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Monday, May 27, 2013 

"Projection" is just not the way to go

Not too surprisingly, Busiek didn't take very kindly to my argument against panning the characters instead of how they were written to start with. I guess he hasn't yet gotten over my take on his apologia for irrational liberalism. I'm sorry to see he isn't going about this very well, and equally disappointed he and some the respondents continue to act as though Claremont, the very guy who created Gambit to begin with, is irrelevant to their misgivings about Gambit. The replies he wrote include stuff like:




Okay, some points now:
  • I never denied that something was rotten in Denmark, nor did I ever say he should "dislike" Lobdell as a person. I can understand if he and others in his profession wish to keep good relations with other fellow writers in the business, but it still doesn't mean they can't form an opinion on a particular writer's skills. Whether or not Lobdell is fine with criticism, the point is already made that under Lobdell's weak writing for X-Men, many embarrassing errors were made, and when Claremont returned and wrote X-Treme X-Men in 2001, he compounded the mistakes by turning Gambit back to into more of a thief again, suggesting he doesn't have much faith in his own creations.
  • If he or anyone else don't like Gambit as a comics character, do they also dislike him as a cartoon and computer game character? In one of the first animated series based on X-Men, Gambit became a cast member, his relative newness notwithstanding, and there were also a number of computer games made where he was prominently featured too. Given how awful his characterization has been, wouldn't his use in cartoons and video games be just as embarrassing?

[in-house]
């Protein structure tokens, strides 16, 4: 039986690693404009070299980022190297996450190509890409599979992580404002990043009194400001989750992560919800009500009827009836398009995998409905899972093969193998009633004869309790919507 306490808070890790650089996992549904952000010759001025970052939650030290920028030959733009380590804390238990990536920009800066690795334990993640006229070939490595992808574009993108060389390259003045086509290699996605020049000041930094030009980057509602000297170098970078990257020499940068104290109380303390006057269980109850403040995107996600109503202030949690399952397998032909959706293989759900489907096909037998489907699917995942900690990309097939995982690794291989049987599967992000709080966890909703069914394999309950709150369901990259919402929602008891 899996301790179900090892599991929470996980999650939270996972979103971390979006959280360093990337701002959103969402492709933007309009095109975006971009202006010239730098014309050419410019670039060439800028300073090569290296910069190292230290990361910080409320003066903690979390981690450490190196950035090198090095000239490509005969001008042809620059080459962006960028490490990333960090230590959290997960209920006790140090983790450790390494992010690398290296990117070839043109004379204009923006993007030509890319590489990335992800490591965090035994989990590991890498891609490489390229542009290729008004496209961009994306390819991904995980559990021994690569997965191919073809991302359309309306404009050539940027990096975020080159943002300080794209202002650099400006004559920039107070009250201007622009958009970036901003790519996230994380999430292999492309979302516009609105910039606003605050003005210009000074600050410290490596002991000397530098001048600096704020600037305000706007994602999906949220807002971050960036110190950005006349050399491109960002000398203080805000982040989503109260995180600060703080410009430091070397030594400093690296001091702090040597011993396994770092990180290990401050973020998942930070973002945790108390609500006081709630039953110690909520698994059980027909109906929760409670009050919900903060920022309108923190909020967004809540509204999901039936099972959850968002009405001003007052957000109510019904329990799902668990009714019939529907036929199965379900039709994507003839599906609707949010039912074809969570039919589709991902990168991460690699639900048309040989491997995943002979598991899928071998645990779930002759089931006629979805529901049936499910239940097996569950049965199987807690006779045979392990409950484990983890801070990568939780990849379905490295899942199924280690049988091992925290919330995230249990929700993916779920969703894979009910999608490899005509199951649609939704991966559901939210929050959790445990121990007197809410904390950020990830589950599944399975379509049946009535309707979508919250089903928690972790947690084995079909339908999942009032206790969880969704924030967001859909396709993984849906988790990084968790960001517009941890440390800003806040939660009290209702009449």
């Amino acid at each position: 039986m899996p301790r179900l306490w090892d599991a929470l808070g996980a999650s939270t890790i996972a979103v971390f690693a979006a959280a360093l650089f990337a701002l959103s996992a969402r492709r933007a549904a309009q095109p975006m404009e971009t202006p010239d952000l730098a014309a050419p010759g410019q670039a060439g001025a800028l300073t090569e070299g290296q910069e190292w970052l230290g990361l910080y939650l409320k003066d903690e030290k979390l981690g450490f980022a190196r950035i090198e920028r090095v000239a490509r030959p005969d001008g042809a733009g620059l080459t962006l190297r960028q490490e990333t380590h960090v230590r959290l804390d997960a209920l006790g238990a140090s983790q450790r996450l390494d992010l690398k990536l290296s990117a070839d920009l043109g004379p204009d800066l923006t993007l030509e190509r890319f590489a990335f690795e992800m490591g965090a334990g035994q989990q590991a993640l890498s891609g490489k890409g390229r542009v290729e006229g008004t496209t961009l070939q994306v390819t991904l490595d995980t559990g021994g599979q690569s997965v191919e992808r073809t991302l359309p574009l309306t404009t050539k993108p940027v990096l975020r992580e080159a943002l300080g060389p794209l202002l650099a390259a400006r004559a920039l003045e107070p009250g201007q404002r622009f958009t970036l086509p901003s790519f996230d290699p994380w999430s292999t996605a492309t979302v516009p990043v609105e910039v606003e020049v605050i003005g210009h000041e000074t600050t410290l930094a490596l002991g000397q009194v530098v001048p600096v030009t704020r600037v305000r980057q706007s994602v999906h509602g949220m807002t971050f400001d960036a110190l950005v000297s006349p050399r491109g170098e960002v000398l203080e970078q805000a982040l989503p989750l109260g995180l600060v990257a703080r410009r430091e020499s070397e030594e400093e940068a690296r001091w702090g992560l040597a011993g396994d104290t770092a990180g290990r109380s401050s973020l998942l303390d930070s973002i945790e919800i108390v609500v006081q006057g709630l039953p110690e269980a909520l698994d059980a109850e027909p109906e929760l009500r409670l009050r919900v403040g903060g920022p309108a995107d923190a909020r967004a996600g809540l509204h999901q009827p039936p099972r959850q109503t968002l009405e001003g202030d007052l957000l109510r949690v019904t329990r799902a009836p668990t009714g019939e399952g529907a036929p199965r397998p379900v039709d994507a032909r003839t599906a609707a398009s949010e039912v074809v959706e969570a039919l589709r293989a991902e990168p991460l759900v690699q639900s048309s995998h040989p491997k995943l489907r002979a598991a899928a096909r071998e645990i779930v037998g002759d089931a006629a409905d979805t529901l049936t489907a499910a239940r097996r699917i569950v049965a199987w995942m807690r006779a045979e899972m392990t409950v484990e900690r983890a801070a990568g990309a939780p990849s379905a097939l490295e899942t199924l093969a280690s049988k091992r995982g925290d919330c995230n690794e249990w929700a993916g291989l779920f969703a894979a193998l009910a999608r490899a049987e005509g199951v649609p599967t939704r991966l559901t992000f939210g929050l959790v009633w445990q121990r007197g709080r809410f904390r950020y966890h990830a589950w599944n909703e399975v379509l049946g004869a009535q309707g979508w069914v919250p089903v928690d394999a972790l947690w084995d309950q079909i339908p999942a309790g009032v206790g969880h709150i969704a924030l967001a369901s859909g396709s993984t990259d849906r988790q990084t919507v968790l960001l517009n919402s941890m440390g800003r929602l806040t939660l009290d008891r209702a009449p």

• On the subject of accents, I can most fully agree that Gambit's southern accent is a major annoyance and a low point in Claremont's use of "foreign" dialects. He may not be the only writer who's ever written characters with accents. But very few others have written theirs as heavily as Claremont's, whose accents have the weight of a Boeing 747. I own the first Marvel Masterworks archive of the X-Men's early appearances, and the Blob did not have as thick an accent when he first debuted in 1964 as he did later when Claremont and Byrne cast him in 1980's Days of Future Past. I know that some will overlook Rogue's accent because for a lady, it can be considered sexy (and in one story from William Messner-Loebs' run on the Flash, he had Wally West say something like that), but for a man like Gambit, it can be embarrassing.
  • Busiek still misses the elephant in the room: Gambit was - and probably still is - depicted as constantly dishonest with the other X-Men, yet they're depicted in turn as boomeranging back to letting him through the front door again, with no solid demands that he turn over a new leaf, reform, and help turn state evidence against both the Thieves and Assassins Guilds. I seem to recall that Gambit led both of those laughably named gangs during his first crummy ongoing solo book, yet did nothing to disband them. How is that setting a good example? And why is it wrong to change that if it's the product of bad writing efforts?